U.S. stock markets are rigged, says author Michael Lewis

Sun Mar 30, 2014 10:41pm EDT
 
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By John McCrank

NEW YORK, March 30 (Reuters) - The U.S. stock market is rigged in favor of high-speed electronic trading firms, which use their advantages to extract billions from investors, according to Michael Lewis, author of a new book on the topic, "Flash Boys: A Wall Street Revolt."

High-frequency trading (HFT) is a practice carried out by many banks and proprietary trading firms using sophisticated computer programs to send gobs of orders into the market, executing a small portion of them when opportunities arise to capitalize on price imbalances, or to make markets. HFT makes up more than half of all U.S. trading volume.

The trading methods and technology that make HFT possible are all legal, and the stock exchanges HFT firms trade on are highly regulated. But Lewis said these firms are using their speed advantage to profit at the expense of other market participants to the tune of tens of billions of dollars.

"They are able to identify your desire to buy shares in Microsoft and buy them in front of you and sell them back to you at a higher price," Lewis, whose book is available on Monday, said on the television program "60 Minutes" on Sunday.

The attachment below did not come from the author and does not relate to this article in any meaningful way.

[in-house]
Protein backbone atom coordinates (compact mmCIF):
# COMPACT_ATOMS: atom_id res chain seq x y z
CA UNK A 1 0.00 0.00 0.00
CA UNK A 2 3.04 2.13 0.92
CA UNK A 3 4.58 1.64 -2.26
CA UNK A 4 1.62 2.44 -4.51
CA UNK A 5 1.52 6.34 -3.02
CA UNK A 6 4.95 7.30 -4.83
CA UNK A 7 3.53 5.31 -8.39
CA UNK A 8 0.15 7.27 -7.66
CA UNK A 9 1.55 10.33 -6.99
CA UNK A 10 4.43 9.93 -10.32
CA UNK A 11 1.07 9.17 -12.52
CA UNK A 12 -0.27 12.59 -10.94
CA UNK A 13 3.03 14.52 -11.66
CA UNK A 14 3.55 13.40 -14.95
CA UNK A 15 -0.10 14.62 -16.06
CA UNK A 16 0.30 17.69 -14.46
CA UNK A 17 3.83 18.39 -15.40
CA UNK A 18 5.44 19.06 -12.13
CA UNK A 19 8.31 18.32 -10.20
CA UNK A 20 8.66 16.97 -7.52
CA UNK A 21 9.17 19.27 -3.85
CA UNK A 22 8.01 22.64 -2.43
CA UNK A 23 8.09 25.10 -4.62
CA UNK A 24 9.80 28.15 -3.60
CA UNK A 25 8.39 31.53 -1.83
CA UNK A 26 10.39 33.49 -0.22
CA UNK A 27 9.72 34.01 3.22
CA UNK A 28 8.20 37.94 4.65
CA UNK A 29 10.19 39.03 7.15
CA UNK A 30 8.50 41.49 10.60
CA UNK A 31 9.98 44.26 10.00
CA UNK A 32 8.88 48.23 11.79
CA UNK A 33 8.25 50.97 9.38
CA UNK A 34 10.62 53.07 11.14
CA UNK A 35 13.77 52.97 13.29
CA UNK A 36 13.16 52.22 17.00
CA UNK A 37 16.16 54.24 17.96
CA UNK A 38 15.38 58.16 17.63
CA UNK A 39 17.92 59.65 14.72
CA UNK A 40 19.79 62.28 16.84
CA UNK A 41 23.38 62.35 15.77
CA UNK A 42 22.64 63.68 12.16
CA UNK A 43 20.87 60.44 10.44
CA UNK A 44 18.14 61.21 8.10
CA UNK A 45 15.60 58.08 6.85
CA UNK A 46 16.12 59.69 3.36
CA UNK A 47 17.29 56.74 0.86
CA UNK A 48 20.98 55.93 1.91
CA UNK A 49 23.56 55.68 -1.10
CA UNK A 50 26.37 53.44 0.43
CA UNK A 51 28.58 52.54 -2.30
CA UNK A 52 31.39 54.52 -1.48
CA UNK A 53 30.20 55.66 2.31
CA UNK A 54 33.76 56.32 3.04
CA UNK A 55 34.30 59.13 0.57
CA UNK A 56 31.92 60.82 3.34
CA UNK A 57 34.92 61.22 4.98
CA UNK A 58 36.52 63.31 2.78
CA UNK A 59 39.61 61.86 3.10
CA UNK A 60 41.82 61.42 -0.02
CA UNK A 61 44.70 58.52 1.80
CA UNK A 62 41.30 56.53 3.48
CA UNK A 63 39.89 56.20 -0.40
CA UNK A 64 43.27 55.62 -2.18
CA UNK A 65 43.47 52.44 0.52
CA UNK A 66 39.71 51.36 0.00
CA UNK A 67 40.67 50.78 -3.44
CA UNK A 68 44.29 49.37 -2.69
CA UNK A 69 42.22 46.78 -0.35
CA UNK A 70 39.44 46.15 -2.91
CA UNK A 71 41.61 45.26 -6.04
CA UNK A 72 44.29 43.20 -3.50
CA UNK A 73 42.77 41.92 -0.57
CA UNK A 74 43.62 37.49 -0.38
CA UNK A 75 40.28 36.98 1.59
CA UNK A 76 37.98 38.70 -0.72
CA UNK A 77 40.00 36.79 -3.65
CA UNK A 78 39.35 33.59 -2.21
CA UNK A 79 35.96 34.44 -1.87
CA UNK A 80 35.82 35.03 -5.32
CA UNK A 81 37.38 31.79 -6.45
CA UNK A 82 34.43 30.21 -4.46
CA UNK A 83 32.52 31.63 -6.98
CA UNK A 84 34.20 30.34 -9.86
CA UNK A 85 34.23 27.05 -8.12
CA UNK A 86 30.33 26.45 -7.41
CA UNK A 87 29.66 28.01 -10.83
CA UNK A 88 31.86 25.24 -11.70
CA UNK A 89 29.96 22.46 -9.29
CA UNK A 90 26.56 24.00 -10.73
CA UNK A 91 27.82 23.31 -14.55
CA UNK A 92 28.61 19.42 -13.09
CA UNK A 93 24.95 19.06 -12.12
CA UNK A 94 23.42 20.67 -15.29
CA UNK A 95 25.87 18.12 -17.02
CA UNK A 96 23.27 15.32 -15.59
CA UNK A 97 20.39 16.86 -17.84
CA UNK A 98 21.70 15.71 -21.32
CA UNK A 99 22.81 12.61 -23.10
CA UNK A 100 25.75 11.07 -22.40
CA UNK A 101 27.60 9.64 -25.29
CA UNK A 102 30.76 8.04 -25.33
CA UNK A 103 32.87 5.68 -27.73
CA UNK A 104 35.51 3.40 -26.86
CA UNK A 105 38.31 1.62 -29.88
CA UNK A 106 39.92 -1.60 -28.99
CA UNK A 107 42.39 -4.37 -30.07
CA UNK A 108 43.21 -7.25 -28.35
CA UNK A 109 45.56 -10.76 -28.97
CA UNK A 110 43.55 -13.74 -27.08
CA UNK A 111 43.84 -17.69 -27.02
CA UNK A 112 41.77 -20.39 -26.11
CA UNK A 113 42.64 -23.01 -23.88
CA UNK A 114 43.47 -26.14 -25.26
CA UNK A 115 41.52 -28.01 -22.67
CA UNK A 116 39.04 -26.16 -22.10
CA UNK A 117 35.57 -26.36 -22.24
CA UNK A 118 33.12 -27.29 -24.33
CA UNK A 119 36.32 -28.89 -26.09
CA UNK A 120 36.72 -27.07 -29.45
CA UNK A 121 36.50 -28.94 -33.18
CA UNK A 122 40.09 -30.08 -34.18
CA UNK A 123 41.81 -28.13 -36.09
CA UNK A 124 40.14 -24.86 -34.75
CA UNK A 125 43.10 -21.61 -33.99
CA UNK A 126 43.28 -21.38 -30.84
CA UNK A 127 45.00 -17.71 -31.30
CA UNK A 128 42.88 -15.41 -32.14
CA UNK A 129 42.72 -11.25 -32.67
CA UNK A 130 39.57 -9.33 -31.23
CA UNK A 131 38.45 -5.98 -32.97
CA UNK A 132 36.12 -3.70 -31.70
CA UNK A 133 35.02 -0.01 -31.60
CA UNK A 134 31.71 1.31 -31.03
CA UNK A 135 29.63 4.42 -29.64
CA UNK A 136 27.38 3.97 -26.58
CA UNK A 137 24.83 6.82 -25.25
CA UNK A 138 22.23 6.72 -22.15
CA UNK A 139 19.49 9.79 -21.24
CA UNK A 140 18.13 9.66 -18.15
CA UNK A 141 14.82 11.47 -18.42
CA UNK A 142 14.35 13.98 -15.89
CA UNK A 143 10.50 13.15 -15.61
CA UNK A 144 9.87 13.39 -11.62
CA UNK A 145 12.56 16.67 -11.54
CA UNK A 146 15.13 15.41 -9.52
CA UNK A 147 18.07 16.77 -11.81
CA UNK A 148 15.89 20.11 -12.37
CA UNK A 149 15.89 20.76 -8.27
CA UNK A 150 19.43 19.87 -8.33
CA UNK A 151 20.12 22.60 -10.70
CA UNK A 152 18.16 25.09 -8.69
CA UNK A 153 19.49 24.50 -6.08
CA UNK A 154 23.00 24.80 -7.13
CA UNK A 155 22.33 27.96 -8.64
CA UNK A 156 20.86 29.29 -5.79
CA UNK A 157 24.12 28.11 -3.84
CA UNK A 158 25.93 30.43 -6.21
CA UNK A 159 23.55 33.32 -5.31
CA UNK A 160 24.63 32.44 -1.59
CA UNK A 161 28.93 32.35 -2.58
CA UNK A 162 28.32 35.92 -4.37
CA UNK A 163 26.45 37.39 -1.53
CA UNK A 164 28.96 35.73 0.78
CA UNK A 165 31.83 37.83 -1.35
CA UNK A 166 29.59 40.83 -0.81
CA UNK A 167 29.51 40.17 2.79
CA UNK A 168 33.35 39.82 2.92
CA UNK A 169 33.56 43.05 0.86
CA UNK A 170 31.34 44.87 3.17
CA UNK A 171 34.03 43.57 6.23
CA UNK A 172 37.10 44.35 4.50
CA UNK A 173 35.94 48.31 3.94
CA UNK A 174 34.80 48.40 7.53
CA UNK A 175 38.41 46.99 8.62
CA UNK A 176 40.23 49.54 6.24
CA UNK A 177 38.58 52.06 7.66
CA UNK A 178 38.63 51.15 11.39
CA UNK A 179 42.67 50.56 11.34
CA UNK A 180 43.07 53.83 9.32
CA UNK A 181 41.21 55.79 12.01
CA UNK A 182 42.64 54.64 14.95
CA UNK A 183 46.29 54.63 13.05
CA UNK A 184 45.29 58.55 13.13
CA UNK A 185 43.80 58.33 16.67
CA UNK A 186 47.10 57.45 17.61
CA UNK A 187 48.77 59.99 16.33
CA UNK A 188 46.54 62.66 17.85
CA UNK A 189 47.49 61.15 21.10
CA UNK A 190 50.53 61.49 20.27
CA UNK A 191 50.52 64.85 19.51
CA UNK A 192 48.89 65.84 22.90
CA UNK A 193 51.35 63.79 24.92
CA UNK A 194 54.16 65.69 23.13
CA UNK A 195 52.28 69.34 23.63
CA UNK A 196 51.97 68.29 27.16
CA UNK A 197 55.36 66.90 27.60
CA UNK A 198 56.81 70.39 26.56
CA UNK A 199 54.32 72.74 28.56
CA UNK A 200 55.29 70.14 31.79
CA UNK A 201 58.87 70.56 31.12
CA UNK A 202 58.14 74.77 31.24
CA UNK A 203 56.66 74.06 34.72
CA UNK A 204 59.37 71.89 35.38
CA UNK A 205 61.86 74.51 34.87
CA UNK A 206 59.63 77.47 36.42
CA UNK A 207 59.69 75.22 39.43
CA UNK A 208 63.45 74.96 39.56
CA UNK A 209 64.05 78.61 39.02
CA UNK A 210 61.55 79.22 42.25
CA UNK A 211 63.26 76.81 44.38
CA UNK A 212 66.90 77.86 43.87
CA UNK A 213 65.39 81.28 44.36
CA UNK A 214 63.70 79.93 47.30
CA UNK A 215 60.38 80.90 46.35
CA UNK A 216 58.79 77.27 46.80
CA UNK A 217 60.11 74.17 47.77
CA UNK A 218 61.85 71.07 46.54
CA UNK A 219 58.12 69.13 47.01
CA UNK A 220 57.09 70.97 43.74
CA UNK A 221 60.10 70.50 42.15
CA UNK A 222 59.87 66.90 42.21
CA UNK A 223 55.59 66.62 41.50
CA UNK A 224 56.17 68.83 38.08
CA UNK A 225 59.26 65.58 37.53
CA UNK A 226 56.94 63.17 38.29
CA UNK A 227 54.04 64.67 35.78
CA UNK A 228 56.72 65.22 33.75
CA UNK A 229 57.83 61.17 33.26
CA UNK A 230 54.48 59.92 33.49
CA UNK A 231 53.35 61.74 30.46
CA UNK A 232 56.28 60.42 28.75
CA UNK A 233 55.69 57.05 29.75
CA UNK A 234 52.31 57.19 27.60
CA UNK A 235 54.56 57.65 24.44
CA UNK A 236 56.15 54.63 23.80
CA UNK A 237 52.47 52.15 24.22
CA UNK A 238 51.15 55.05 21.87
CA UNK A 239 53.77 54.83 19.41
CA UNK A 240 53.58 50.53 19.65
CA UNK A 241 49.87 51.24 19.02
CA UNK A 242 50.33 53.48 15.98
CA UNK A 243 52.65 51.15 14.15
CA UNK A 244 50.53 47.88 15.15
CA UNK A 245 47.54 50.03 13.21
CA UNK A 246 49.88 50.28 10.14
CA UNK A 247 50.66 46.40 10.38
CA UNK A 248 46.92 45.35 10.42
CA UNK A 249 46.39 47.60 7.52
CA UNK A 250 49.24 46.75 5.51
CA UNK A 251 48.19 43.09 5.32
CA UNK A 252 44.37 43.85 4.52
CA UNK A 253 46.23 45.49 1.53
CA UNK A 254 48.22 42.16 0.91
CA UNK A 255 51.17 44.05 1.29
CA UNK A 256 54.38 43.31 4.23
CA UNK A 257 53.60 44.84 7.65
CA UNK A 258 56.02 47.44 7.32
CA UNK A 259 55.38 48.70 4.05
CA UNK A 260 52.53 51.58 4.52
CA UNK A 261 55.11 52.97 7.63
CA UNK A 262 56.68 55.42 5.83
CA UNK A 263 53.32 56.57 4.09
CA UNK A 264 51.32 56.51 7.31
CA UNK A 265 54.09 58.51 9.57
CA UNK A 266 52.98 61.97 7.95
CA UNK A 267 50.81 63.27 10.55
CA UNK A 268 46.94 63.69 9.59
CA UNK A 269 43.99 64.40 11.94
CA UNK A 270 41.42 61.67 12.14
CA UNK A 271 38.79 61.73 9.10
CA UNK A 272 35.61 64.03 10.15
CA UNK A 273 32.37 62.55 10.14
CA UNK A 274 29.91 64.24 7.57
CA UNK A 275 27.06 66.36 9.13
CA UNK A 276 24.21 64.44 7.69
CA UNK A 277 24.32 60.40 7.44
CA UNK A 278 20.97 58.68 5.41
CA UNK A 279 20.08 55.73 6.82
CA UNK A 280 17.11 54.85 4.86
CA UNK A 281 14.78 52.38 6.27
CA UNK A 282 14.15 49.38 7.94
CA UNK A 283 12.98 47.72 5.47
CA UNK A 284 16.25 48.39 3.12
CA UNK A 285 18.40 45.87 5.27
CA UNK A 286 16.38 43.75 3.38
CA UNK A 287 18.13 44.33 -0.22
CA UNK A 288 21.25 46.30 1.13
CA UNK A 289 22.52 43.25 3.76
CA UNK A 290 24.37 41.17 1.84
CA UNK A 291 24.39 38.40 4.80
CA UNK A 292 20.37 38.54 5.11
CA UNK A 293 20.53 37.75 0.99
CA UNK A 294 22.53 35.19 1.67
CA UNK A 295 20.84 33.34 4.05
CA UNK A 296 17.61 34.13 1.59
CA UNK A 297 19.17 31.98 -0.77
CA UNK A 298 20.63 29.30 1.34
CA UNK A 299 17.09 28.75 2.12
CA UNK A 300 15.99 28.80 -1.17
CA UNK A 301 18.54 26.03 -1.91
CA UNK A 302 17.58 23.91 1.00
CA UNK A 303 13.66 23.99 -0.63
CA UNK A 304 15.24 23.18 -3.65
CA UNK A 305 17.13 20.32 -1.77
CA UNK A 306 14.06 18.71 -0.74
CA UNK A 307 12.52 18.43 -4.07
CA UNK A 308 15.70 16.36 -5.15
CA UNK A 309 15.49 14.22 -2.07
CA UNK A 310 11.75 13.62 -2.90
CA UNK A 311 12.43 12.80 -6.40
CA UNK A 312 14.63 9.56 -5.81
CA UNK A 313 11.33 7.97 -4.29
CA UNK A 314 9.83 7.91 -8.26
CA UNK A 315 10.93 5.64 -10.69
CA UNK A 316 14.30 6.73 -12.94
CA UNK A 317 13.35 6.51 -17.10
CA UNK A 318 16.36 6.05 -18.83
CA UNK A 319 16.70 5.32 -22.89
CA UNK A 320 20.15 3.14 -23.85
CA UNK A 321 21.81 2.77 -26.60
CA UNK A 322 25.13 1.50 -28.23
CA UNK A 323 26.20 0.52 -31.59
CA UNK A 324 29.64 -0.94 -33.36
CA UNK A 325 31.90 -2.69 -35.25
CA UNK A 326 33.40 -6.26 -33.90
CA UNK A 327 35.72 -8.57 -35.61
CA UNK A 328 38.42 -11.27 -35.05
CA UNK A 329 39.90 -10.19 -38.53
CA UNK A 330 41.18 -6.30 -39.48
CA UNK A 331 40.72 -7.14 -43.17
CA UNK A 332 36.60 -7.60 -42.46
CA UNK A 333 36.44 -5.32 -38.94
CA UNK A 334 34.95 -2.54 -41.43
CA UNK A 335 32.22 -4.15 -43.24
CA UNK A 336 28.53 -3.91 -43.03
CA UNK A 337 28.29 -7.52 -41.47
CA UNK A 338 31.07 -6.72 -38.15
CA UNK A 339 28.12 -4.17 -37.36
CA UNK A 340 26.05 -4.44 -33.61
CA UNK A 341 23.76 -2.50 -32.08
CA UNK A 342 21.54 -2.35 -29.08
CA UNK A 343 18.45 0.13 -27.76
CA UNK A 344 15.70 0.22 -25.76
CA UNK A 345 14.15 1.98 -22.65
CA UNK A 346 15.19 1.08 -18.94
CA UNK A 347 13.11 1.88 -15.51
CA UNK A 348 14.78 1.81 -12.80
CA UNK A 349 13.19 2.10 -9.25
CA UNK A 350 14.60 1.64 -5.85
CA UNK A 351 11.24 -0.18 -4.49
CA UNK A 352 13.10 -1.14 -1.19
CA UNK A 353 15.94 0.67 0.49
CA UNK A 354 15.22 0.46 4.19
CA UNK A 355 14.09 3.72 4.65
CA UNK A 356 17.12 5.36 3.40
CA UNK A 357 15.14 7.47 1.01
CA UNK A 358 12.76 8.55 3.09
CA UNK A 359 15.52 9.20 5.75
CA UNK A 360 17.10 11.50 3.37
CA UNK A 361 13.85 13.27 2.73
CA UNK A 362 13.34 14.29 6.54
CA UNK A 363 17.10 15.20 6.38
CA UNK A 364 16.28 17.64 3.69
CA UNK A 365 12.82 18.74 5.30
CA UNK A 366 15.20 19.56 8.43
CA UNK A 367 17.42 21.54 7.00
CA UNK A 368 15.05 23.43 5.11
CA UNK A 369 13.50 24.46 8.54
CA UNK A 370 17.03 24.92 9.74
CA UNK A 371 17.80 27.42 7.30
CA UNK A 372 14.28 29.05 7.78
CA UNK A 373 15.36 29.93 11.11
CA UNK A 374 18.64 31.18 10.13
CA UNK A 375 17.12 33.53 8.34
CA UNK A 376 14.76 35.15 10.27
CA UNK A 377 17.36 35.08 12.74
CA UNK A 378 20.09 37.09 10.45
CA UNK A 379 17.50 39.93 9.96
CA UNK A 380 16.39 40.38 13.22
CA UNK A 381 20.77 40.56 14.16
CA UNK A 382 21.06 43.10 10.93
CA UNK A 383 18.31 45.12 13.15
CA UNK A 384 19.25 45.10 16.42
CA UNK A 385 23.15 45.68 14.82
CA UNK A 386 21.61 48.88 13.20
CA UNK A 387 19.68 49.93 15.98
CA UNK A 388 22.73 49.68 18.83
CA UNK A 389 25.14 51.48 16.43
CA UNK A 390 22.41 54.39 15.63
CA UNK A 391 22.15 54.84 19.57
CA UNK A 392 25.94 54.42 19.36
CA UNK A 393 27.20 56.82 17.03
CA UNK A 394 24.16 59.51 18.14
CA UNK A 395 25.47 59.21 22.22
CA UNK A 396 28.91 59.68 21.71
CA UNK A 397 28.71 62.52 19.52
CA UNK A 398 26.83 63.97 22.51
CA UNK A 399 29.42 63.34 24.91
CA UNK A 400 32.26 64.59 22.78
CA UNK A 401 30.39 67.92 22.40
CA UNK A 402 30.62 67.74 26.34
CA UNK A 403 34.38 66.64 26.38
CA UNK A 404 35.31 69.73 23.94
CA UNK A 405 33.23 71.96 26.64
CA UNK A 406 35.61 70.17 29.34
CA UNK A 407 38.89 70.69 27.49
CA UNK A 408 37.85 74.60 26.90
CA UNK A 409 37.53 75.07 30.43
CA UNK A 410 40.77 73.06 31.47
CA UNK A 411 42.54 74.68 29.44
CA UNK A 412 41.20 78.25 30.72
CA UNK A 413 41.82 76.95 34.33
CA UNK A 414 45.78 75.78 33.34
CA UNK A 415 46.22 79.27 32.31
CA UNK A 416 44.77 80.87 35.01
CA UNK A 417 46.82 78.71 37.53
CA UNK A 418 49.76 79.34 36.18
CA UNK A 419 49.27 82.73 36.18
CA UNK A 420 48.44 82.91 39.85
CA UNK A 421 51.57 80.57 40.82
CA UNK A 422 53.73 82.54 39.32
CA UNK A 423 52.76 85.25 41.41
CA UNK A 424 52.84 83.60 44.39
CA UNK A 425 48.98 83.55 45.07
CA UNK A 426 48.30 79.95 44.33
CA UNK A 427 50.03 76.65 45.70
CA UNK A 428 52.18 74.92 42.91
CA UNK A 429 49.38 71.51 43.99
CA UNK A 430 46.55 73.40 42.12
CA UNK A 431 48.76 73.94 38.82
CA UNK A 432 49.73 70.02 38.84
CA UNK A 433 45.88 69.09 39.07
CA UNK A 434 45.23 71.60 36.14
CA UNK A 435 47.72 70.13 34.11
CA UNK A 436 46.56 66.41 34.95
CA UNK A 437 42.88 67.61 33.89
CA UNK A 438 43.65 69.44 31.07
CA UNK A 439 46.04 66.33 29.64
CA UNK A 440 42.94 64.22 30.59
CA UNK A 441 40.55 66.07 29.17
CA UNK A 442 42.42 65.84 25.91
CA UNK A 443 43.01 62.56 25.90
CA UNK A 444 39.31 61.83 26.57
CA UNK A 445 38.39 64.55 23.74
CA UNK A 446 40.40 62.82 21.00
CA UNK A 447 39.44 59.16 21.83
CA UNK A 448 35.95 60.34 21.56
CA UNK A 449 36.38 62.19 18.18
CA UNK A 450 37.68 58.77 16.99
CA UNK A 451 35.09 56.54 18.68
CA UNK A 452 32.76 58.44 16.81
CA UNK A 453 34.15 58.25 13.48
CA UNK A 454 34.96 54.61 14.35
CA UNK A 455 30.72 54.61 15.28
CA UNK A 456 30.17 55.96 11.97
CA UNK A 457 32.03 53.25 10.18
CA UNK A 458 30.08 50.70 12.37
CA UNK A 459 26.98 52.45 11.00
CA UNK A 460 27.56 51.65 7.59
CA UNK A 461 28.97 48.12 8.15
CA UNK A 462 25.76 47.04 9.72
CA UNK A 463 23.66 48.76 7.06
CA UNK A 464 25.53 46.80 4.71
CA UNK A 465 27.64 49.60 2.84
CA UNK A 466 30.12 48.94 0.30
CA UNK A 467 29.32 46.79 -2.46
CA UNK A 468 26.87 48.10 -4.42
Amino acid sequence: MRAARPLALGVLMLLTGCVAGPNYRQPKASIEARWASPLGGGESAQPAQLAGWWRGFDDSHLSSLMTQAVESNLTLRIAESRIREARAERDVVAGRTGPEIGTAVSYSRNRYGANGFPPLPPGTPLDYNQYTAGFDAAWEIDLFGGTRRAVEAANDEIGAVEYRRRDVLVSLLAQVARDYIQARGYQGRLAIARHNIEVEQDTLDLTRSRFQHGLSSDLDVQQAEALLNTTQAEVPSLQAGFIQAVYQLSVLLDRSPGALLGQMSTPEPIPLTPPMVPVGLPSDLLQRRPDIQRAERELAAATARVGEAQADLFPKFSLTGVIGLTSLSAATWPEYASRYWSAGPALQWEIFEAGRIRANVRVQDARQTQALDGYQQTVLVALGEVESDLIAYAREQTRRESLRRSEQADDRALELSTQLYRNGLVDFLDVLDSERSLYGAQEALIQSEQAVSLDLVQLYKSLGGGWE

"This speed advantage that the faster traders have is milliseconds, some of it is fractions of milliseconds," said Lewis, whose books include "The Big Short" and "Moneyball."

Those milliseconds can be valuable, making it possible to send around 10,000 orders in the blink of an eye.

Darting in and out of trades, HFT firms make just fractions of a penny per trade, but the sheer speed and volume of their trading activity allows those that are successful to make significant profits.

Proponents of HFT argue that the presence of such firms makes it easier for all market participants to find buyers and sellers for their trades, and that the speed at which HFT firms can detect and take advantage of pricing imbalances between different markets and assets leads to smaller bid-ask spreads.   Continued...